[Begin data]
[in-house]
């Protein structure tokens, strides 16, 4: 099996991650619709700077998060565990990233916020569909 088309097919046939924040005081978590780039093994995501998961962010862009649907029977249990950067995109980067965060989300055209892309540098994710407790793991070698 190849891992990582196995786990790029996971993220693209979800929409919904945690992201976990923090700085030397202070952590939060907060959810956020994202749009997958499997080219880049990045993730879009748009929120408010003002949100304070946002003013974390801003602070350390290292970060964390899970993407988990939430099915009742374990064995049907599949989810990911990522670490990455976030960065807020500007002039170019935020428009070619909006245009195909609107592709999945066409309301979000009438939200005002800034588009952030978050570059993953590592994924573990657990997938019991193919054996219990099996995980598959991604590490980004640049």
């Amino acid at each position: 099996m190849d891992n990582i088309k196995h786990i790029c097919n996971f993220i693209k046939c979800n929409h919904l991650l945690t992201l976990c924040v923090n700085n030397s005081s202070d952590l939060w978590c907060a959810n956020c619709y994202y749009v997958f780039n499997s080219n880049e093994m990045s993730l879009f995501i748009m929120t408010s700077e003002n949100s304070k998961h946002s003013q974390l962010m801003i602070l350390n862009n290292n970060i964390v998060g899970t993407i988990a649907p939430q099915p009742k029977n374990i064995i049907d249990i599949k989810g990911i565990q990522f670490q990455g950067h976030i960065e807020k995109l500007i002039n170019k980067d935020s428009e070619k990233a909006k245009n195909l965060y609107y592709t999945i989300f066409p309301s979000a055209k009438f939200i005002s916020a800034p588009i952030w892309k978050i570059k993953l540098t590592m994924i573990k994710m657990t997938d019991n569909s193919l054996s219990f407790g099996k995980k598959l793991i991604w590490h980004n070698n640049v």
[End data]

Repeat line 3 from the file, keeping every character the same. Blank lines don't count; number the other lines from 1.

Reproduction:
């Amino acid at each position: 099996m190849d891992n990582i088309k196995h786990i790029c097919n996971f993220i693209k046939c979800n929409h919904l991650l945690t992201l976990c924040v923090n700085n030397s005081s202070d952590l939060w978590c907060a959810n956020c619709y994202y749009v997958f780039n499997s080219n880049e093994m990045s993730l879009f995501i748009m929120t408010s700077e003002n949100s304070k998961h946002s003013q974390l962010m801003i602070l350390n862009n290292n970060i964390v998060g899970t993407i988990a649907p939430q099915p009742k029977n374990i064995i049907d249990i599949k989810g990911i565990q990522f670490q990455g950067h976030i960065e807020k995109l500007i002039n170019k980067d935020s428009e070619k990233a909006k245009n195909l965060y609107y592709t999945i989300f066409p309301s979000a055209k009438f939200i005002s916020a800034p588009i952030w892309k978050i570059k993953l540098t590592m994924i573990k994710m657990t997938d019991n569909s193919l054996s219990f407790g099996k995980k598959l793991i991604w590490h980004n070698n640049v």